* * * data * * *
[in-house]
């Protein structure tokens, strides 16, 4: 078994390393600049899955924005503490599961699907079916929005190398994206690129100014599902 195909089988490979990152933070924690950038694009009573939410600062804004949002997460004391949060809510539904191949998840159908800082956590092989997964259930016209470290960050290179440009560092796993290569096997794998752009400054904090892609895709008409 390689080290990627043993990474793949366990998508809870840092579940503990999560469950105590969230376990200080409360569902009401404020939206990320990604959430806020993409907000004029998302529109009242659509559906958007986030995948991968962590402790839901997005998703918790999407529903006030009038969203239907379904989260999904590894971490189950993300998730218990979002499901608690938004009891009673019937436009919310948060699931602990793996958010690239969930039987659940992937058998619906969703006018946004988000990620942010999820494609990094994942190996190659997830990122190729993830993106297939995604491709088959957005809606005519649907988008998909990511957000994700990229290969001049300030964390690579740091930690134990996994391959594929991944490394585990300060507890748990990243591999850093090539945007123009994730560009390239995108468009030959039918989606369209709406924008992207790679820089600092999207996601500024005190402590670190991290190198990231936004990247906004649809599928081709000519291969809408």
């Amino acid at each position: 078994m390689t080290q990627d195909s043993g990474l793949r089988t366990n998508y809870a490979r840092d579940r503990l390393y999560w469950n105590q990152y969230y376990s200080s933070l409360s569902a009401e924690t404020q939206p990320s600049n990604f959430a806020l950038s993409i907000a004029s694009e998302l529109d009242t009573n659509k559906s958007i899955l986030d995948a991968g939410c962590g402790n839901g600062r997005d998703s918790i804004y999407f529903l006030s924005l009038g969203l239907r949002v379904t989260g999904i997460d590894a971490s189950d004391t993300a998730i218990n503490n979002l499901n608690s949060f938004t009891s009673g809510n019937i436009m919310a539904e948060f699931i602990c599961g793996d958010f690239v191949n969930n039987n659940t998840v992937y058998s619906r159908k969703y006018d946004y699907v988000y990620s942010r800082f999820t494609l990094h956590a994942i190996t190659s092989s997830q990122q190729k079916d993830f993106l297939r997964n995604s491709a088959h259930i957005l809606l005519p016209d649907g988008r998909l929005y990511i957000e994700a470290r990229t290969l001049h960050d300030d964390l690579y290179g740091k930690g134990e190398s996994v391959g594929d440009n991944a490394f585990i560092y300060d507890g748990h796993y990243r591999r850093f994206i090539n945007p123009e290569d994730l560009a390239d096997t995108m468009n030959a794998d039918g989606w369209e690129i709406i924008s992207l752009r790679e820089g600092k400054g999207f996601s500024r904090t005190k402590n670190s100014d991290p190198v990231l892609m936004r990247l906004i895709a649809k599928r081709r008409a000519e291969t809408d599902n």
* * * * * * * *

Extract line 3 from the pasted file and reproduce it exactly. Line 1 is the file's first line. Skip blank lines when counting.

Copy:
């Amino acid at each position: 078994m390689t080290q990627d195909s043993g990474l793949r089988t366990n998508y809870a490979r840092d579940r503990l390393y999560w469950n105590q990152y969230y376990s200080s933070l409360s569902a009401e924690t404020q939206p990320s600049n990604f959430a806020l950038s993409i907000a004029s694009e998302l529109d009242t009573n659509k559906s958007i899955l986030d995948a991968g939410c962590g402790n839901g600062r997005d998703s918790i804004y999407f529903l006030s924005l009038g969203l239907r949002v379904t989260g999904i997460d590894a971490s189950d004391t993300a998730i218990n503490n979002l499901n608690s949060f938004t009891s009673g809510n019937i436009m919310a539904e948060f699931i602990c599961g793996d958010f690239v191949n969930n039987n659940t998840v992937y058998s619906r159908k969703y006018d946004y699907v988000y990620s942010r800082f999820t494609l990094h956590a994942i190996t190659s092989s997830q990122q190729k079916d993830f993106l297939r997964n995604s491709a088959h259930i957005l809606l005519p016209d649907g988008r998909l929005y990511i957000e994700a470290r990229t290969l001049h960050d300030d964390l690579y290179g740091k930690g134990e190398s996994v391959g594929d440009n991944a490394f585990i560092y300060d507890g748990h796993y990243r591999r850093f994206i090539n945007p123009e290569d994730l560009a390239d096997t995108m468009n030959a794998d039918g989606w369209e690129i709406i924008s992207l752009r790679e820089g600092k400054g999207f996601s500024r904090t005190k402590n670190s100014d991290p190198v990231l892609m936004r990247l906004i895709a649809k599928r081709r008409a000519e291969t809408d599902n």